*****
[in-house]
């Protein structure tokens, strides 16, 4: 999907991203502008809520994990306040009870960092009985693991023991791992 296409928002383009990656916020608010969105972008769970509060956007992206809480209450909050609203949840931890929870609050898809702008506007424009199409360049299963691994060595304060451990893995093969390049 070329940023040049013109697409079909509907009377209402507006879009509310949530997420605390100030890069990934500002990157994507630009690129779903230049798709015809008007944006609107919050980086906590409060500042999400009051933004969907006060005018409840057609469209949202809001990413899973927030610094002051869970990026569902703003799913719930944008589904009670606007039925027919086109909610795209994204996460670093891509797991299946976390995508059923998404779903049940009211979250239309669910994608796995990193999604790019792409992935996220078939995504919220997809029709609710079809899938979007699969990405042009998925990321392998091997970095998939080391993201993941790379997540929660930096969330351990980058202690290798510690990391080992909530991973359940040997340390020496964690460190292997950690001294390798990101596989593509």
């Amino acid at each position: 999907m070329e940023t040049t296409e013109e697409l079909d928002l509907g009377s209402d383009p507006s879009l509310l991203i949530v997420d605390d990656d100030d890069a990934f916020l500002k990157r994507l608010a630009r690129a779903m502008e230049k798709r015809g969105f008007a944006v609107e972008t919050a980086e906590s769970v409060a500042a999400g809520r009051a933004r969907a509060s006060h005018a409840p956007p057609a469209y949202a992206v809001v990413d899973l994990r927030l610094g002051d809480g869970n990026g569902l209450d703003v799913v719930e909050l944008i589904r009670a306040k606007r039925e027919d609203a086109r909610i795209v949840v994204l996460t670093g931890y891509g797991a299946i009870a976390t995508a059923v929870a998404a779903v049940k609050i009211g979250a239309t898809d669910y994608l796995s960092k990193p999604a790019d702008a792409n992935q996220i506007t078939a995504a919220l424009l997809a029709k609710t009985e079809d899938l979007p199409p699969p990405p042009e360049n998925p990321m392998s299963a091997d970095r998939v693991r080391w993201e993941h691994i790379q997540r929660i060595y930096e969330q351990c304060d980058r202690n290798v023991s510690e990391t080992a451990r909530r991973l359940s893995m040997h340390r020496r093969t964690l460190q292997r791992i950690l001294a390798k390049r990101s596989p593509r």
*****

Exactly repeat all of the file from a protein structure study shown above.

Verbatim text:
[in-house]
């Protein structure tokens, strides 16, 4: 999907991203502008809520994990306040009870960092009985693991023991791992 296409928002383009990656916020608010969105972008769970509060956007992206809480209450909050609203949840931890929870609050898809702008506007424009199409360049299963691994060595304060451990893995093969390049 070329940023040049013109697409079909509907009377209402507006879009509310949530997420605390100030890069990934500002990157994507630009690129779903230049798709015809008007944006609107919050980086906590409060500042999400009051933004969907006060005018409840057609469209949202809001990413899973927030610094002051869970990026569902703003799913719930944008589904009670606007039925027919086109909610795209994204996460670093891509797991299946976390995508059923998404779903049940009211979250239309669910994608796995990193999604790019792409992935996220078939995504919220997809029709609710079809899938979007699969990405042009998925990321392998091997970095998939080391993201993941790379997540929660930096969330351990980058202690290798510690990391080992909530991973359940040997340390020496964690460190292997950690001294390798990101596989593509």
């Amino acid at each position: 999907m070329e940023t040049t296409e013109e697409l079909d928002l509907g009377s209402d383009p507006s879009l509310l991203i949530v997420d605390d990656d100030d890069a990934f916020l500002k990157r994507l608010a630009r690129a779903m502008e230049k798709r015809g969105f008007a944006v609107e972008t919050a980086e906590s769970v409060a500042a999400g809520r009051a933004r969907a509060s006060h005018a409840p956007p057609a469209y949202a992206v809001v990413d899973l994990r927030l610094g002051d809480g869970n990026g569902l209450d703003v799913v719930e909050l944008i589904r009670a306040k606007r039925e027919d609203a086109r909610i795209v949840v994204l996460t670093g931890y891509g797991a299946i009870a976390t995508a059923v929870a998404a779903v049940k609050i009211g979250a239309t898809d669910y994608l796995s960092k990193p999604a790019d702008a792409n992935q996220i506007t078939a995504a919220l424009l997809a029709k609710t009985e079809d899938l979007p199409p699969p990405p042009e360049n998925p990321m392998s299963a091997d970095r998939v693991r080391w993201e993941h691994i790379q997540r929660i060595y930096e969330q351990c304060d980058r202690n290798v023991s510690e990391t080992a451990r909530r991973l359940s893995m040997h340390r020496r093969t964690l460190q292997r791992i950690l001294a390798k390049r990101s596989p593509r």